Although the death penalty is often described as being reserved for the “worst of the worst” offenders, in practice defendants responsible for many murders are often spared while those who committed arguably lesser offenses are executed. Oscar Veal was a contract killer for a large drug ring and murder-for-hire operation. He was convicted of seven counts of murder and eight counts of racketeering conspiracy. However, in exchange for testimony about a drug organization in Washington, D.C., federal prosecutors agreed not to seek the death penalty against Veal. According to the prosecutors, “[Veal] willingly and purposely killed seven men, motivated by both greed and the desire to please the other members of this violent gang,” but called his cooperation “extraordinary by any measure,” and recommended a sentence of 25 years in prison. Veal’s attorney cited other examples in which sentences were reduced in exchange for valuable information. Phillip “Crazy Phil” Leonetti, a member of the Philadelphia mob served just 5 years despite a criminal record that included 10 murders, after cooperating with officials. Salvatore “Sammy the Bull” Gravano, a well-known criminal who cooperated with the government, was sentenced to only 5 years despite his involvement in 19 murders and other crimes.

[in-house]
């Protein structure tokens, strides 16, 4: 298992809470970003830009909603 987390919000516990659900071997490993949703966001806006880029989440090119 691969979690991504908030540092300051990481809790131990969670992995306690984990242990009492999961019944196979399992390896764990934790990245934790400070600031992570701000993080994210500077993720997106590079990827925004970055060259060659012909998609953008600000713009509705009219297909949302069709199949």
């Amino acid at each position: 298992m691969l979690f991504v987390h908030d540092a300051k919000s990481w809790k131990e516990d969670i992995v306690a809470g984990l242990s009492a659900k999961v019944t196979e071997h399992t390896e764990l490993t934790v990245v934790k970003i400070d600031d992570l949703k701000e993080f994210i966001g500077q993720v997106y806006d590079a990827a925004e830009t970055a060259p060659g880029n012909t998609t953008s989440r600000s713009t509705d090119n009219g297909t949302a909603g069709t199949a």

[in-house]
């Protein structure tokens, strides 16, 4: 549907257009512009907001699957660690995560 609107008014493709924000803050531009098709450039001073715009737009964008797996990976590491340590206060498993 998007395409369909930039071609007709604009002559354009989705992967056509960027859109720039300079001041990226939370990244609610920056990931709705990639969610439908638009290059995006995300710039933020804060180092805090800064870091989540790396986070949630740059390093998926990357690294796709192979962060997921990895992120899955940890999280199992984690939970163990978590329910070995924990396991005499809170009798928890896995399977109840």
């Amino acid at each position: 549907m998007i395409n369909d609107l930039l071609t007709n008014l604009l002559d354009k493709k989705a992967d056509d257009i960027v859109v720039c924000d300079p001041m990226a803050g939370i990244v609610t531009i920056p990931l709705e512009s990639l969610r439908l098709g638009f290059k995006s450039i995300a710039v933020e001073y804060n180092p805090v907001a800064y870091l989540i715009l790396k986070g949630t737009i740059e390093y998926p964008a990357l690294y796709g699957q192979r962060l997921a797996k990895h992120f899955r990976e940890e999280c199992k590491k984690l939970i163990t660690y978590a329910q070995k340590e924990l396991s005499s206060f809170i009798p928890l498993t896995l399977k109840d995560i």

(J. McElhatton, “A killer deal: Be a star witness, escape execution,” Washington Times, January 14, 2011; DPIC comment). See Arbitrariness and Federal Death Penalty.